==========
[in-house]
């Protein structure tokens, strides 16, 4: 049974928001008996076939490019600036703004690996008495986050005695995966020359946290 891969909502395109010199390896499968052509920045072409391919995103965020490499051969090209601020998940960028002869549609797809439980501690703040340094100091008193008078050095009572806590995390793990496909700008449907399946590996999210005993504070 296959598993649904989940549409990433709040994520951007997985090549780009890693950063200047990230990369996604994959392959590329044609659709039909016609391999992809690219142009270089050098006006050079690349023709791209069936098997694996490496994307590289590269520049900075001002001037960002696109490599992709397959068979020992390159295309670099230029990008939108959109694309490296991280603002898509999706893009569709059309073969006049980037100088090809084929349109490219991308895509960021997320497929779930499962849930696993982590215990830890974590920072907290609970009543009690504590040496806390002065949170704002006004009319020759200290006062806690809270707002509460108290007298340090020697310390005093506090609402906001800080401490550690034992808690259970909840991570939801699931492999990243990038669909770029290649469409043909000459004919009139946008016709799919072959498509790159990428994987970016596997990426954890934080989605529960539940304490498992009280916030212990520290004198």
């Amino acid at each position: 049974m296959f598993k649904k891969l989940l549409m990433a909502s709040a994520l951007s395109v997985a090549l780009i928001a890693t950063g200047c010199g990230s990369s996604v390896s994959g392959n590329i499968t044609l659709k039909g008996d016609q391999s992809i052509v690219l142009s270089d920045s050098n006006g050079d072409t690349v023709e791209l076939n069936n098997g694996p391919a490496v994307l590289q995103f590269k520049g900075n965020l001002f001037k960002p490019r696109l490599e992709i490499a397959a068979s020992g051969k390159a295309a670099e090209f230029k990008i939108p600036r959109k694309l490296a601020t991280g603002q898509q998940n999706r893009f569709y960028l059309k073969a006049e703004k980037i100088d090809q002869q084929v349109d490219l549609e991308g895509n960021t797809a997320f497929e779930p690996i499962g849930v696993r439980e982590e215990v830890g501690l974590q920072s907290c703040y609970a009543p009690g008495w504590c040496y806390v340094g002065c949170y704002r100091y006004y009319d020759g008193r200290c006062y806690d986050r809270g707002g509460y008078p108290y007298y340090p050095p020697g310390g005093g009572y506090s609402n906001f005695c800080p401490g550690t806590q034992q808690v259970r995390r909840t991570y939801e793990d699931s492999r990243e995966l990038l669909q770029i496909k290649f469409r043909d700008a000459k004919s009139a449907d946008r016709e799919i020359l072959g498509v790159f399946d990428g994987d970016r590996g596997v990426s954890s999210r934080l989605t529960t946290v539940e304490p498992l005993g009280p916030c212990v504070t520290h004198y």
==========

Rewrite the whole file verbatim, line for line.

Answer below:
[in-house]
């Protein structure tokens, strides 16, 4: 049974928001008996076939490019600036703004690996008495986050005695995966020359946290 891969909502395109010199390896499968052509920045072409391919995103965020490499051969090209601020998940960028002869549609797809439980501690703040340094100091008193008078050095009572806590995390793990496909700008449907399946590996999210005993504070 296959598993649904989940549409990433709040994520951007997985090549780009890693950063200047990230990369996604994959392959590329044609659709039909016609391999992809690219142009270089050098006006050079690349023709791209069936098997694996490496994307590289590269520049900075001002001037960002696109490599992709397959068979020992390159295309670099230029990008939108959109694309490296991280603002898509999706893009569709059309073969006049980037100088090809084929349109490219991308895509960021997320497929779930499962849930696993982590215990830890974590920072907290609970009543009690504590040496806390002065949170704002006004009319020759200290006062806690809270707002509460108290007298340090020697310390005093506090609402906001800080401490550690034992808690259970909840991570939801699931492999990243990038669909770029290649469409043909000459004919009139946008016709799919072959498509790159990428994987970016596997990426954890934080989605529960539940304490498992009280916030212990520290004198």
């Amino acid at each position: 049974m296959f598993k649904k891969l989940l549409m990433a909502s709040a994520l951007s395109v997985a090549l780009i928001a890693t950063g200047c010199g990230s990369s996604v390896s994959g392959n590329i499968t044609l659709k039909g008996d016609q391999s992809i052509v690219l142009s270089d920045s050098n006006g050079d072409t690349v023709e791209l076939n069936n098997g694996p391919a490496v994307l590289q995103f590269k520049g900075n965020l001002f001037k960002p490019r696109l490599e992709i490499a397959a068979s020992g051969k390159a295309a670099e090209f230029k990008i939108p600036r959109k694309l490296a601020t991280g603002q898509q998940n999706r893009f569709y960028l059309k073969a006049e703004k980037i100088d090809q002869q084929v349109d490219l549609e991308g895509n960021t797809a997320f497929e779930p690996i499962g849930v696993r439980e982590e215990v830890g501690l974590q920072s907290c703040y609970a009543p009690g008495w504590c040496y806390v340094g002065c949170y704002r100091y006004y009319d020759g008193r200290c006062y806690d986050r809270g707002g509460y008078p108290y007298y340090p050095p020697g310390g005093g009572y506090s609402n906001f005695c800080p401490g550690t806590q034992q808690v259970r995390r909840t991570y939801e793990d699931s492999r990243e995966l990038l669909q770029i496909k290649f469409r043909d700008a000459k004919s009139a449907d946008r016709e799919i020359l072959g498509v790159f399946d990428g994987d970016r590996g596997v990426s954890s999210r934080l989605t529960t946290v539940e304490p498992l005993g009280p916030c212990v504070t520290h004198y």